The entrance is at the back of the building and there is a grill that depicts a Celtic cross, a chalice and flames or emanations.
Inside the church I was amused to see a broom and a dustpan and brush under the west-facing windows, reminding me of the homely aspect of Brigit; the Brigit who mentioned her kitchen in her prayer:
My kitchen! A kitchen of fair God.
A kitchen which my King has blessed.
A kitchen with somewhat within.
The right hand window shows Brigit with a crozier and a cup or chalice. For some reason I was unable to photograph her face, even though I went back when the sun went in and it became overcast and started to rain. This hasn't happened to me before in her other churches and this is the best I could do. The other window is of Mary (if I remember correctly).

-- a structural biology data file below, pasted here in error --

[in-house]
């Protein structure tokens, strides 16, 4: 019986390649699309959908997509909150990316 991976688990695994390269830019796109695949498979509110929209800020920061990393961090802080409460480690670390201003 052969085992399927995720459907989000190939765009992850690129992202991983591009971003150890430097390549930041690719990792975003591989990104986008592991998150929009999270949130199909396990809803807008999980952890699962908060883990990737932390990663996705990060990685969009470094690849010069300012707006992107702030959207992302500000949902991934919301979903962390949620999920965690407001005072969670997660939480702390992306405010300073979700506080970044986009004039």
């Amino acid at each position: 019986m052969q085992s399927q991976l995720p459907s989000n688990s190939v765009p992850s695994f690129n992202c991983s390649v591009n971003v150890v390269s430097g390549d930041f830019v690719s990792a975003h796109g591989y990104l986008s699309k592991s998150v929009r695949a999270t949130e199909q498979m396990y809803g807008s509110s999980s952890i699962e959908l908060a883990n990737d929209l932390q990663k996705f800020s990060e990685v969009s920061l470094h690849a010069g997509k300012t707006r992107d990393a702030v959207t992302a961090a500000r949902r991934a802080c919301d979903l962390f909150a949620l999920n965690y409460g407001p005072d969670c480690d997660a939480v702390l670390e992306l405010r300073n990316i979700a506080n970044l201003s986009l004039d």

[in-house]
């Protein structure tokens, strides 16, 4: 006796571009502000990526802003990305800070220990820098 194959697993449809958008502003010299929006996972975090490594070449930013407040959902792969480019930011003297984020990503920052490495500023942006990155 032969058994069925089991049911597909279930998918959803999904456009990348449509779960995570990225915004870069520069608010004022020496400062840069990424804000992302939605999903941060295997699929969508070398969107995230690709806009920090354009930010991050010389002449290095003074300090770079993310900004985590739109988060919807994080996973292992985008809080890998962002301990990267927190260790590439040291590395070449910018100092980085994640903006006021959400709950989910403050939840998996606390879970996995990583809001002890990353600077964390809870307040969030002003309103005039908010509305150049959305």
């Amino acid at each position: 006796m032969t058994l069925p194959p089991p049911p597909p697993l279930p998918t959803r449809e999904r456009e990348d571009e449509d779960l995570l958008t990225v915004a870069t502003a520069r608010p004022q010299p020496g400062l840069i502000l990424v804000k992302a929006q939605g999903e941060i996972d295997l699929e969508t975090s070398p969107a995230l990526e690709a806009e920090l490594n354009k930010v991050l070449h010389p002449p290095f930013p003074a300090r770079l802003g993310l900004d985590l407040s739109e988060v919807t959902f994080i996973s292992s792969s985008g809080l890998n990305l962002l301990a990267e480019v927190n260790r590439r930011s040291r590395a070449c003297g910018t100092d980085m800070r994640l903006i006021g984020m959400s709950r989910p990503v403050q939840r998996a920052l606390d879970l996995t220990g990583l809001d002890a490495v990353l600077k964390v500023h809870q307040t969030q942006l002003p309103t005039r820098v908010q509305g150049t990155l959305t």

I came across the biggest Brigit's cross I have ever seen, high on the wall on the right before the chancel.
Further in, on the left, was a collage of a flame.
On the right of it, was a small and delicate statue of Brigit, barefoot, in a simple cream robe, holding a thumbstick staff rather than a crozier. Unfortunately the statue is a little chipped and needs a touch more paint in places but it is still lovely to see a more modern representation of her.
In the left transept is a stand for votive candles with a poster on one side which says that lighting a candle is a prayer, a parable and a symbol
of love and hope,
of light and warmth,
our world needs them all
Another poster asks the pilgrim passing by 'to light a candle of hope for peace in our land and throughout the world. Pray for St Bridget's Ireland, peace in a world of conflicts, peace in your own heart'.